Keep close tabs on your heart health

Meigs Health Matters

By Laura Cleland - For the Times-Sentinel

My name is Laura Cleland, and I am a certified health education specialist at the Meigs County Health Department.

I am the director for Creating Healthy Communities and Together on Diabetes grant programs that work to target behaviors that lead to chronic diseases.

In honor of Heart Health Month, Carleton Schools/Meigs Industries hosted a “Wear Red Day” on Friday, Feb. 5. The purpose of the day was to promote heart health and discuss how cardiovascular disease could be prevented. In the afternoon, students filled the gym for a special assembly.

Students learned a simple test to check their heart health that can be performed daily: a pulse reading. According to the Mayo Clinic, a normal resting heart rate for adults’ ranges from 60 to 100 beats a minute. Checking your pulse is one way a person can monitor their heart without any equipment needed.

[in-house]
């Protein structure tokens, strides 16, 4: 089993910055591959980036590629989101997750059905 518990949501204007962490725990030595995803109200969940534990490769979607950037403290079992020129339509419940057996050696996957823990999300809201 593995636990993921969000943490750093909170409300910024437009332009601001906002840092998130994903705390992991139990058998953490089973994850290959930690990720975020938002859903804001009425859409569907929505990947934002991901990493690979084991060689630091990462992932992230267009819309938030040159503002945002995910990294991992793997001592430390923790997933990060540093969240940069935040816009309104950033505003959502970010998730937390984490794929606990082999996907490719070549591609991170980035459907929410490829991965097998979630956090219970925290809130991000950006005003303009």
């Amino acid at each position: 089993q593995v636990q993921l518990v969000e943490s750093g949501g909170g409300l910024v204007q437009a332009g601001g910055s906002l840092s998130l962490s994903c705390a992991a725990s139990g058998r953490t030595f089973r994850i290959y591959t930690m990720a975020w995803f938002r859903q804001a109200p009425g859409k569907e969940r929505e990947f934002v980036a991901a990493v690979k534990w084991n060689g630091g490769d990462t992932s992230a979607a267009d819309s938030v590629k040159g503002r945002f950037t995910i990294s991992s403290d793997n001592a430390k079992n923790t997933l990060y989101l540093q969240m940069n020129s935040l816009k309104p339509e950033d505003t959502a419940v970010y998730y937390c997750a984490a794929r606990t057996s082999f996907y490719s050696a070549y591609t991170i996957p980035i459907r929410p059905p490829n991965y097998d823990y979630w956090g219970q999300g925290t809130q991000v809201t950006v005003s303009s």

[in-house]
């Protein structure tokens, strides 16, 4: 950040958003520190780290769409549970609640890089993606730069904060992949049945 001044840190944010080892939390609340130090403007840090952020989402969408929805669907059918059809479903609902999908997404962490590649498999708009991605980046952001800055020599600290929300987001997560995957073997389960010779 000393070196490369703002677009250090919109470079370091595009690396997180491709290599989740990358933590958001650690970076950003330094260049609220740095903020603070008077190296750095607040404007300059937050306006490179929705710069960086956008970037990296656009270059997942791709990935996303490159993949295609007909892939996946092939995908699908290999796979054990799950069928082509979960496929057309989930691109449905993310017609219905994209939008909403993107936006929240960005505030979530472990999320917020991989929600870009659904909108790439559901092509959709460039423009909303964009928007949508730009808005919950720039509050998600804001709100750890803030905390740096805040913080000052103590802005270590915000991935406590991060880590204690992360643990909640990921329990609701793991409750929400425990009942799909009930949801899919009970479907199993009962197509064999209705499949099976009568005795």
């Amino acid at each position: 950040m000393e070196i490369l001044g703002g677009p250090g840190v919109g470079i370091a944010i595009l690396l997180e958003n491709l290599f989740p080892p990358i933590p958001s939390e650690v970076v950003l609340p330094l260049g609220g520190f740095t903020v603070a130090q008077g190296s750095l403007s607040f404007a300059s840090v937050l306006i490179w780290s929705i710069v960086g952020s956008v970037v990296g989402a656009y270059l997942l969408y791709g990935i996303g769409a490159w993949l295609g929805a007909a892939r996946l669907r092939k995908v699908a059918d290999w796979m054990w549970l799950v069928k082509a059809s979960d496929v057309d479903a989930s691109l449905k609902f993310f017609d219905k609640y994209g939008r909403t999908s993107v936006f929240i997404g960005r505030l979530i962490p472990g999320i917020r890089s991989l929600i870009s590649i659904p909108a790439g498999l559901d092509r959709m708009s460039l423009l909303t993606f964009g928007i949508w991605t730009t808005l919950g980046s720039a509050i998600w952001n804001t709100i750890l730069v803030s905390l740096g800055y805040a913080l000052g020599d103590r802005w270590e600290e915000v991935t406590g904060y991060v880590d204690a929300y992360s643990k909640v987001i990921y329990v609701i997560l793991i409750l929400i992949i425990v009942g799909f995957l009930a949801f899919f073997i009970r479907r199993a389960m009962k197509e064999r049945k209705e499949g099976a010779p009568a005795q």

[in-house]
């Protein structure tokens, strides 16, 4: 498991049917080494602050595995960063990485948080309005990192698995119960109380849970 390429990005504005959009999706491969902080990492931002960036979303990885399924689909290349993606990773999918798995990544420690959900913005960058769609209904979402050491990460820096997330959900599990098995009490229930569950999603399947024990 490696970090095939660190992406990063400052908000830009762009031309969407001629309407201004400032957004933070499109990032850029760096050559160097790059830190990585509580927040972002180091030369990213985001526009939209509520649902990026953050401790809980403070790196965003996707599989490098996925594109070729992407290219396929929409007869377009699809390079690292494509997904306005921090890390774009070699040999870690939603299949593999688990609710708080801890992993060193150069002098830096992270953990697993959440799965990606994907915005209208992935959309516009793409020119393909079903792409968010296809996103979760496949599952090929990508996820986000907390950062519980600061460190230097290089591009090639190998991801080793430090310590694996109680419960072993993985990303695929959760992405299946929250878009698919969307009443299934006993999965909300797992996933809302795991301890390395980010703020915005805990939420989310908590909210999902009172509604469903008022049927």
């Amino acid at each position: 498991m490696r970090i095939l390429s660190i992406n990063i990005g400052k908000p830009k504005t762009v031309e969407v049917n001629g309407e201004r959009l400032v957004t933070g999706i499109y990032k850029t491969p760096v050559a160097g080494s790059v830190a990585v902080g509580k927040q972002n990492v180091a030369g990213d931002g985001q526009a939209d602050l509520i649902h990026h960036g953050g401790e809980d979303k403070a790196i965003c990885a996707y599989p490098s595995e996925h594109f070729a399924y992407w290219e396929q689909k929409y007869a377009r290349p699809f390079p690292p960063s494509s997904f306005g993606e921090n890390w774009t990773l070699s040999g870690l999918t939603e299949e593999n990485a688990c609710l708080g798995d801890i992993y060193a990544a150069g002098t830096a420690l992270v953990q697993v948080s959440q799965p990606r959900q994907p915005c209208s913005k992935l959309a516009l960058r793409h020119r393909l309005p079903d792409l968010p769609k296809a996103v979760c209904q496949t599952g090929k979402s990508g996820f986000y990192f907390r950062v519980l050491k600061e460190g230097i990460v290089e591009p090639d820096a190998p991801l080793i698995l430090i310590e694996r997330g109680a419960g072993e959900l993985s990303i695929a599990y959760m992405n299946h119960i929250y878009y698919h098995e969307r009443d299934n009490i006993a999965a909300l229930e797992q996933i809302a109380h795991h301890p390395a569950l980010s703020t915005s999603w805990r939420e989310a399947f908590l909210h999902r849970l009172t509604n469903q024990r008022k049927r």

After checking their heart rate, the students talked about what activities they like to do to increase their heart rate. Students reported things like dancing and taking a walk as fun exercises they do regularly. I demonstrated how physical activity could be done in a seat by stretching or gentle yoga movements, and students followed along.

Lastly, to teach about healthy eating and heart health, I showed how to make a healthy smoothie using Greek yogurt, almond milk and strawberries. The recipe called for one cup of Greek yogurt, one cup of almond milk and added fruit for flavor. Put the ingredients in a blender and blend until smooth.

The MCHD’s Creating Healthy Communities Coalition is combating chronic diseases through targeting three controllable behaviors: healthy eating, active living and tobacco use. Goals of the coalition include: decreasing tobacco use, increasing access to recreational opportunities, and increasing access to healthy food options for Meigs County residents of all ages.

For specific information regarding your own heart health consult with your physician or family doctor.
Meigs Health Matters

By Laura Cleland

For the Times-Sentinel